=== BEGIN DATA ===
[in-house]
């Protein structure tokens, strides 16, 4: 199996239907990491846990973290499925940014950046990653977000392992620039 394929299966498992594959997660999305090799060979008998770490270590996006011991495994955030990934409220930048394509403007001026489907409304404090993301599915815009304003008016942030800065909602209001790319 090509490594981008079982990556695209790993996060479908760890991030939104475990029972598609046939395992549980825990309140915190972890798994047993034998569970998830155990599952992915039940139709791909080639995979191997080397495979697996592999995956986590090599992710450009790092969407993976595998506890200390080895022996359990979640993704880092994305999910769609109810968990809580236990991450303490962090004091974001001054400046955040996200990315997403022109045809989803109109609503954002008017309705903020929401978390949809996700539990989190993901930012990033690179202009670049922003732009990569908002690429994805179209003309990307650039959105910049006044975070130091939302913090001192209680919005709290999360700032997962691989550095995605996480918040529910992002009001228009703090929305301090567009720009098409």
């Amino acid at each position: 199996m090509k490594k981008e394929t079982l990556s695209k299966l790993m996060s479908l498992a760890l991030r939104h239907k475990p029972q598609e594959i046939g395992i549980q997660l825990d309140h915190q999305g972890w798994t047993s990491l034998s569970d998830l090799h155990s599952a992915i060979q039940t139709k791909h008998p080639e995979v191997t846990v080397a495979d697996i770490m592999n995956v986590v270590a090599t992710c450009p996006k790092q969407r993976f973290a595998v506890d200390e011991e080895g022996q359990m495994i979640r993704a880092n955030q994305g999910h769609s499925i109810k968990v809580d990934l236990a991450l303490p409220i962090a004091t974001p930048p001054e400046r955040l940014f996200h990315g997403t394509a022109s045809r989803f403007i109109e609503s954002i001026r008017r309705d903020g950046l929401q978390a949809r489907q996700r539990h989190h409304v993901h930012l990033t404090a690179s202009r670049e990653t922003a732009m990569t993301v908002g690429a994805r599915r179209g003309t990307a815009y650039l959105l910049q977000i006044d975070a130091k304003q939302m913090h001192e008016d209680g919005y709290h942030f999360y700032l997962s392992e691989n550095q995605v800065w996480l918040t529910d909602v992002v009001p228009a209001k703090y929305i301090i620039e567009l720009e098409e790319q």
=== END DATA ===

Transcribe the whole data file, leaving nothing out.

[in-house]
């Protein structure tokens, strides 16, 4: 199996239907990491846990973290499925940014950046990653977000392992620039 394929299966498992594959997660999305090799060979008998770490270590996006011991495994955030990934409220930048394509403007001026489907409304404090993301599915815009304003008016942030800065909602209001790319 090509490594981008079982990556695209790993996060479908760890991030939104475990029972598609046939395992549980825990309140915190972890798994047993034998569970998830155990599952992915039940139709791909080639995979191997080397495979697996592999995956986590090599992710450009790092969407993976595998506890200390080895022996359990979640993704880092994305999910769609109810968990809580236990991450303490962090004091974001001054400046955040996200990315997403022109045809989803109109609503954002008017309705903020929401978390949809996700539990989190993901930012990033690179202009670049922003732009990569908002690429994805179209003309990307650039959105910049006044975070130091939302913090001192209680919005709290999360700032997962691989550095995605996480918040529910992002009001228009703090929305301090567009720009098409």
């Amino acid at each position: 199996m090509k490594k981008e394929t079982l990556s695209k299966l790993m996060s479908l498992a760890l991030r939104h239907k475990p029972q598609e594959i046939g395992i549980q997660l825990d309140h915190q999305g972890w798994t047993s990491l034998s569970d998830l090799h155990s599952a992915i060979q039940t139709k791909h008998p080639e995979v191997t846990v080397a495979d697996i770490m592999n995956v986590v270590a090599t992710c450009p996006k790092q969407r993976f973290a595998v506890d200390e011991e080895g022996q359990m495994i979640r993704a880092n955030q994305g999910h769609s499925i109810k968990v809580d990934l236990a991450l303490p409220i962090a004091t974001p930048p001054e400046r955040l940014f996200h990315g997403t394509a022109s045809r989803f403007i109109e609503s954002i001026r008017r309705d903020g950046l929401q978390a949809r489907q996700r539990h989190h409304v993901h930012l990033t404090a690179s202009r670049e990653t922003a732009m990569t993301v908002g690429a994805r599915r179209g003309t990307a815009y650039l959105l910049q977000i006044d975070a130091k304003q939302m913090h001192e008016d209680g919005y709290h942030f999360y700032l997962s392992e691989n550095q995605v800065w996480l918040t529910d909602v992002v009001p228009a209001k703090y929305i301090i620039e567009l720009e098409e790319q």